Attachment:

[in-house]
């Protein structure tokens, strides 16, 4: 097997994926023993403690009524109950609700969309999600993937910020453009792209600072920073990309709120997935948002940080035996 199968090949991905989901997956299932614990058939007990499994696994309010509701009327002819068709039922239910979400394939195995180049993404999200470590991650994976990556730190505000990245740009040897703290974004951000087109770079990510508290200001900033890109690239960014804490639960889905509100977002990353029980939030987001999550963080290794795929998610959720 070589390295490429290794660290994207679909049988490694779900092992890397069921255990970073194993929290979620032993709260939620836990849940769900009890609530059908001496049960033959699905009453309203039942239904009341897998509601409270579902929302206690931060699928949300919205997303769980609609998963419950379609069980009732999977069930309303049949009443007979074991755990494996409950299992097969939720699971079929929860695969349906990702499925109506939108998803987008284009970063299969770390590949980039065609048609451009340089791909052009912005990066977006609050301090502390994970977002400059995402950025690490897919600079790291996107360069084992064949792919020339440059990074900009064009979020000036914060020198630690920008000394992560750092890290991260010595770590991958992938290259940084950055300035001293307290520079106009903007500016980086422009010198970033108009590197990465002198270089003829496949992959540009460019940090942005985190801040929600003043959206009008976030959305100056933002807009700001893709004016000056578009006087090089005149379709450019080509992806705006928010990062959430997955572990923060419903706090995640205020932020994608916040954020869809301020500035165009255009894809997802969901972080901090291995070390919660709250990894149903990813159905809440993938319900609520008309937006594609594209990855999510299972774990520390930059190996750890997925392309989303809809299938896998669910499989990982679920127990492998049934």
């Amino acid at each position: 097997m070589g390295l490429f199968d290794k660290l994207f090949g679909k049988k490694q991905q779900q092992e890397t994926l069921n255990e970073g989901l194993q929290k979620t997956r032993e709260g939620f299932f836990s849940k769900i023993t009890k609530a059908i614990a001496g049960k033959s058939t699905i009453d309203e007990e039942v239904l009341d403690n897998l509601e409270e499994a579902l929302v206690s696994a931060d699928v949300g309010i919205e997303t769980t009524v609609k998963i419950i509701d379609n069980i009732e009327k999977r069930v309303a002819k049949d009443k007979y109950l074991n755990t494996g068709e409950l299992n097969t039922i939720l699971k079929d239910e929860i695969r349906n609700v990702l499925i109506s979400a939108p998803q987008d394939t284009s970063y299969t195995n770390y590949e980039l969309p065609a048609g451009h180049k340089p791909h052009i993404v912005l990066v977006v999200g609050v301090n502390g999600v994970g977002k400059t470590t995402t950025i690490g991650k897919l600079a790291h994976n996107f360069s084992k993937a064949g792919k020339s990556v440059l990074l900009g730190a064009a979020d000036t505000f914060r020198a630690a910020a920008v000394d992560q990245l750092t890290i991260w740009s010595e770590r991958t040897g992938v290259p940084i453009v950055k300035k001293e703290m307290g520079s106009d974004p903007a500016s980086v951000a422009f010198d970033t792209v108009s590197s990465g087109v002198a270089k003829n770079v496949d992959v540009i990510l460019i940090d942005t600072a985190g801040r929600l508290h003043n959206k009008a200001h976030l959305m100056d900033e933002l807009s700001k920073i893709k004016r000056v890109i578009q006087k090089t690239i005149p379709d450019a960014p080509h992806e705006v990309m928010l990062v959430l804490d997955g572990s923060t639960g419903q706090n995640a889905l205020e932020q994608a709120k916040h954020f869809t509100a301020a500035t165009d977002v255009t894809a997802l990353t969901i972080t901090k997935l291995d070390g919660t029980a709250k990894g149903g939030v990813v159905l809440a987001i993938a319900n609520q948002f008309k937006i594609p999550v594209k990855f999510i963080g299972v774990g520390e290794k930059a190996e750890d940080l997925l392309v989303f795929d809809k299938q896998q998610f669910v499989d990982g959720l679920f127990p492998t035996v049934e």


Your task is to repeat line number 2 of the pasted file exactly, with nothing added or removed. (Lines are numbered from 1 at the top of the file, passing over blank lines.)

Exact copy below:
């Protein structure tokens, strides 16, 4: 097997994926023993403690009524109950609700969309999600993937910020453009792209600072920073990309709120997935948002940080035996 199968090949991905989901997956299932614990058939007990499994696994309010509701009327002819068709039922239910979400394939195995180049993404999200470590991650994976990556730190505000990245740009040897703290974004951000087109770079990510508290200001900033890109690239960014804490639960889905509100977002990353029980939030987001999550963080290794795929998610959720 070589390295490429290794660290994207679909049988490694779900092992890397069921255990970073194993929290979620032993709260939620836990849940769900009890609530059908001496049960033959699905009453309203039942239904009341897998509601409270579902929302206690931060699928949300919205997303769980609609998963419950379609069980009732999977069930309303049949009443007979074991755990494996409950299992097969939720699971079929929860695969349906990702499925109506939108998803987008284009970063299969770390590949980039065609048609451009340089791909052009912005990066977006609050301090502390994970977002400059995402950025690490897919600079790291996107360069084992064949792919020339440059990074900009064009979020000036914060020198630690920008000394992560750092890290991260010595770590991958992938290259940084950055300035001293307290520079106009903007500016980086422009010198970033108009590197990465002198270089003829496949992959540009460019940090942005985190801040929600003043959206009008976030959305100056933002807009700001893709004016000056578009006087090089005149379709450019080509992806705006928010990062959430997955572990923060419903706090995640205020932020994608916040954020869809301020500035165009255009894809997802969901972080901090291995070390919660709250990894149903990813159905809440993938319900609520008309937006594609594209990855999510299972774990520390930059190996750890997925392309989303809809299938896998669910499989990982679920127990492998049934």